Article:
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Context: HCV infection in patients with chronic kidney disease (CKD) is important to be treated because it's associated with increased healthcare costs, utilization and is pertained with decrease in survival rate of HCV-infected patients who also have chronic kidney disease. Direct acting agents (DAAs) are novel form of treatment of HCV infection in patients with CKD. The aim of this study is meta-analysis and comparison of the efficacy of different regimen of DAAs used in the treatment of HCV in such patients.
Objective: Hepatitis C is a liver disease caused by the hepatitis C virus, the virus can cause both acute and chronic hepatitis. Hepatitis C virus (HCV) is a known risk factor for chronic kidney disease (CKD) and end-stage renal disease (ESRD). HCV infection in CKD patients is also associated with increased healthcare costs and utilization, with further increases in those with ESRD. It should be also noted that survival among HCV-infected patients with chronic kidney disease without undertaking any treatment is low, various mechanisms such as increased liver-related mortality, low quality of life and high cardiovascular risk can explain this finding. The benefits of treatment may extend beyond the liver, with improvements in both cardiovascular and renal outcomes in patient with chronic kidney disease. Previously PEG-INTERFRON Based regimens have been used for treatment of CKD or ESRD Patients with chronic Hepatitis C but this treatment plan was associated with higher adverse effects and less efficacy. Nowadays new researches have shown the efficacy of the Direct Anti-Viral Agents (DAAs) In such patients.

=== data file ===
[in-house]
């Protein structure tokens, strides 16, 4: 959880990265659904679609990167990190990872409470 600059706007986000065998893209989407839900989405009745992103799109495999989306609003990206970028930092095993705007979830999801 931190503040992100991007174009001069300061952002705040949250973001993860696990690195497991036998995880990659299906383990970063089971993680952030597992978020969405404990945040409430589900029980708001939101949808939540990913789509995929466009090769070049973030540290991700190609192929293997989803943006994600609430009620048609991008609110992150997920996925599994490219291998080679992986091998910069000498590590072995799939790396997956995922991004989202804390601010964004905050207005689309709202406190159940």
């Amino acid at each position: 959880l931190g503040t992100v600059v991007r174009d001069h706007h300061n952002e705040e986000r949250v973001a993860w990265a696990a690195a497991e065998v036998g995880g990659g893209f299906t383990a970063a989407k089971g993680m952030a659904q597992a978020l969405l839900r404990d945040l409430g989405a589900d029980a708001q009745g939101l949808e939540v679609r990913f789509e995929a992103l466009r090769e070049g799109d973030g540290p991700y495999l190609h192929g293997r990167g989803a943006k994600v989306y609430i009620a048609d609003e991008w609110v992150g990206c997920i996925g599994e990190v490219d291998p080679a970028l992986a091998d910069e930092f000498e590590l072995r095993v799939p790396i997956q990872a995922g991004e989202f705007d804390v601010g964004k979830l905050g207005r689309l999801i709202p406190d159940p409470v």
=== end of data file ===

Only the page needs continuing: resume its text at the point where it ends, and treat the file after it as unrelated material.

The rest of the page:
Data Sources: A systematic literature searches in PubMed, EMBASE, Web of Science, and Scopus motor searches was done. Virologic response at 12 weeks after the end of treatment (SVR12) was extract from the included studies. Finally, SVR12 rate with 95% confidence intervals (CI) were pool analyzed with random-effects model.
Study Selection: Studies were included if they satisfied the following criteria: Participants being adult HCV patients with stage 3–5 CKD (age≥18 years), Interventions being DAA-based antiviral therapies, Outcomes being sustained virologic response at 12 weeks after the end of treatment (SVR12). Studies were excluded if having incomplete outcome data and had no sufficient data to calculate SVR12.
Data Extraction: The methodological quality of included observational studies was assessed by three reviewers independently by using the Newcastle–Ottawa scale (NOS), which is usually used for observational studies in meta-analyses.
Results: 20 studies comprising a total of 628 patients (from 20 studies) were included for our meta-analysis. The pooled analysis for SVR12 rate was 0.95 (95% Cl 0.92-0.96, I2= 0.00%), 0.92 (95% Cl 0.82-0.96 I2= 0.00%) and 0.95 (95% Cl 0.93-0.97, I2= 0.0%) for total population, sofosbuvir base treatment group and non sofosbuvir base treatment group.
Conclusion: DDAs have high efficacy in treatment of HCV in patient with CKD and it seems that there is no different between sofosbuvir versus non sofosbuvir based regimens for treatment of HCV infection in this patients.
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